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Evidence for Shatren

1 pieces of evidence found.

Id DLP.Evidence.1481
Type Ethnography
Location 6°55'33.58"N, 79°51'29.14"E
Date 1909-01-01 - 1909-12-31
Rules 8x8 checkered board. Pieces move according to specialized moves, as follows: Piyatha (x8): can move one space forward, and one space forward diagonally to capture. When they reach the final rank, they may be promoted to the piece belonging to that rank, as long as it has already been captured by the opponent; Rukh (castle), (x2): can move any number of spaces orthogonally; Fil (elephant), (x2): can move any number of spaces diagonally; Ghoda (horse), (2): moves in any direction, one space orthogonally with one space forward diagonally; Farthir (x1): can move any number of spaces orthogonally or diagonally; Shah (x1): can move one space orthogonally or diagonally, and can also move like the horse if it has not yet been checked. The pieces are arranged as in Chess. Players capture pieces by moving onto a space occupied by an opponent's piece. When a player can capture the opponent's Shah on the next turn, the Shah is in Check, the opponent's next move must free the Shah from Check. If the opponent cannot, it is Checkmate and the player wins. Stalemate is allowed.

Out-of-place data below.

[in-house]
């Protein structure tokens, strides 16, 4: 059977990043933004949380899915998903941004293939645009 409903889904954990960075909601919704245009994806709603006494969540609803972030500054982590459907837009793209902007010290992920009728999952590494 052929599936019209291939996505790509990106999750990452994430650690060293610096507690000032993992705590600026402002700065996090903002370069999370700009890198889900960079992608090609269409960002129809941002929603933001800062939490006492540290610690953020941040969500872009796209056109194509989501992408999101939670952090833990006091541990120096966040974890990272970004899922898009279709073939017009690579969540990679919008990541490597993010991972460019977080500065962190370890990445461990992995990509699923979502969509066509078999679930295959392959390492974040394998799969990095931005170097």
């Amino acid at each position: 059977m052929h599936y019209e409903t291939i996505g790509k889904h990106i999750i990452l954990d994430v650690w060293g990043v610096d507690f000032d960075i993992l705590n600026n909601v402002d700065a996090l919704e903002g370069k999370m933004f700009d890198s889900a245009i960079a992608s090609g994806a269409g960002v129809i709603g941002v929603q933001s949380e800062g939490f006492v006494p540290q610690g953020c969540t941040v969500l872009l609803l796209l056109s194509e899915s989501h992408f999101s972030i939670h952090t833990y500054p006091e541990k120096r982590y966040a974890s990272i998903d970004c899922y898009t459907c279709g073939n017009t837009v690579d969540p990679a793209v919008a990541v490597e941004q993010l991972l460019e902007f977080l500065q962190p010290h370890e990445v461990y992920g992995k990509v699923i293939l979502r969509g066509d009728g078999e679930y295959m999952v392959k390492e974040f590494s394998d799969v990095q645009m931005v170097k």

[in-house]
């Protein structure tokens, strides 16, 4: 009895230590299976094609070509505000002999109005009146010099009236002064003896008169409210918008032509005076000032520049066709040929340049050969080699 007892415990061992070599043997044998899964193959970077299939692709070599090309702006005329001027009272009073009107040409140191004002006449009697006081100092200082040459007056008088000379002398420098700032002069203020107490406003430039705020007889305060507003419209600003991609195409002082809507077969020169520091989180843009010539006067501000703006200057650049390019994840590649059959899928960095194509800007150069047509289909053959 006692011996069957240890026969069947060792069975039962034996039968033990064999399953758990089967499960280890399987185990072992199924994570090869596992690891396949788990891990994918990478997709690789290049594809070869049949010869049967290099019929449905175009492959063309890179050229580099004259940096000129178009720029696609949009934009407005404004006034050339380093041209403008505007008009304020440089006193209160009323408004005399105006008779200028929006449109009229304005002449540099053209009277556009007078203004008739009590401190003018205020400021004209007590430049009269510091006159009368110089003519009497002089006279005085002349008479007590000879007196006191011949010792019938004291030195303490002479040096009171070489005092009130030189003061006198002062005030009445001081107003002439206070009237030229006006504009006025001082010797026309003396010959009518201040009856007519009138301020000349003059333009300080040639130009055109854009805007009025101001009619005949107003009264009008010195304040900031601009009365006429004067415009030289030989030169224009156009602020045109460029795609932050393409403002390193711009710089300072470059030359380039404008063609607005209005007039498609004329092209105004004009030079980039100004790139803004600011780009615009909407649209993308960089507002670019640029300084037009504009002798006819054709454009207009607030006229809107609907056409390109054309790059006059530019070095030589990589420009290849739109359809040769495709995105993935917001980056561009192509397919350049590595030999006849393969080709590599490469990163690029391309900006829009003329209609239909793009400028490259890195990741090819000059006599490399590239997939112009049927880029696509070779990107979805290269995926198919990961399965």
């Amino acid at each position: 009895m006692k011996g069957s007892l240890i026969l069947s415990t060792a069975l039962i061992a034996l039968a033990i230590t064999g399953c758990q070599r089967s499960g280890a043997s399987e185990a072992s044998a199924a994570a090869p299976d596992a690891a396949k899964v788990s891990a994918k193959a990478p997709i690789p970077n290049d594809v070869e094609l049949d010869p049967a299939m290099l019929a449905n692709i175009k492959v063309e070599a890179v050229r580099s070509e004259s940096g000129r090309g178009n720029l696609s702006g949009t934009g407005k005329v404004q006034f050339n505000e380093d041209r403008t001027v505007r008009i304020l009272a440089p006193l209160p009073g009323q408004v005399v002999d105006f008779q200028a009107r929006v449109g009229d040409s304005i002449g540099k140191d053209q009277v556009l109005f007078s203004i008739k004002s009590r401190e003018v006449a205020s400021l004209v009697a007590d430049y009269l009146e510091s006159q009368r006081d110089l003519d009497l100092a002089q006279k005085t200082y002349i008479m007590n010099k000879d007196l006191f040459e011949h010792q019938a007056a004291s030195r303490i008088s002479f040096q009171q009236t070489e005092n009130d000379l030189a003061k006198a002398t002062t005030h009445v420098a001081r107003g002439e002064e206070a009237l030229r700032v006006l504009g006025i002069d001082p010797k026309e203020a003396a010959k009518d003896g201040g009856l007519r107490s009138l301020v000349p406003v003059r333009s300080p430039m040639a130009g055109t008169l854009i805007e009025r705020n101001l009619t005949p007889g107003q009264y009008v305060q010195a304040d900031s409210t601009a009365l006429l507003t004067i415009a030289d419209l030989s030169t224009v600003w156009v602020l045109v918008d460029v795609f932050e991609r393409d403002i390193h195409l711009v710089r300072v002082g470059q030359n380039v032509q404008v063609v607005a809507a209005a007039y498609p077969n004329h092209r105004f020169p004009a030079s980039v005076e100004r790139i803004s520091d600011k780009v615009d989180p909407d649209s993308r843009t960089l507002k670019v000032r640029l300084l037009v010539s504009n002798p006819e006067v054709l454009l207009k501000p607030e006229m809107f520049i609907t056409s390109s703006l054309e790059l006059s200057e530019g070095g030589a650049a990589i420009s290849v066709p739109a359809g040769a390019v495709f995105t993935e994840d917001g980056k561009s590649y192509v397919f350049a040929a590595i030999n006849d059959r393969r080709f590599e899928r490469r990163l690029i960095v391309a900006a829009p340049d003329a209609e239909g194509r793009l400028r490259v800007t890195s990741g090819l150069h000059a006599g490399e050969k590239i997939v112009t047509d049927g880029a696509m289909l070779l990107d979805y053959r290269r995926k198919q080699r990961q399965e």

Content "Chess. The game is practically unknown to the Sinhalese...but some of the Tamil and other Indian residents in Colombo understand it well...The only form of it which I have seen is the one known in Upper India by the Arabic name Shatren...Shatren is played by two persons on a diagram of sixty-four squares, alternately red and white, embroidered on cloth or velvet. The pieces are cylindrical pieces, plain green and red in color, and of different heights and thicknesses...The only variations from the English game are, (1) the absence of 'Castling'; (2) the additional power of the King to jump at any time as a Knight, until he has once been in check; (3) the limitation of the first move of the Pawns to a single square; and (4) when any Pawns reach one of the last squares they can become only the piece that was in the same column or line of squares originally, provided such piece has been previously captured by the enemy, so as to be available for replacing on the board. The pieces and their Indian colloquiual names are as follows: - The King is Shah, the Queen is Farthir...; two Elephants, Fil; two Horses, Ghoda; two Castles, Rukh; and eight Pawns called Piatha...or Paithal, 'Footman.'" Parker 1909: 587.
Confidence 100
Source Parker, H. 1909. Ancient Ceylon. New Delhi: Asian Educational Services.

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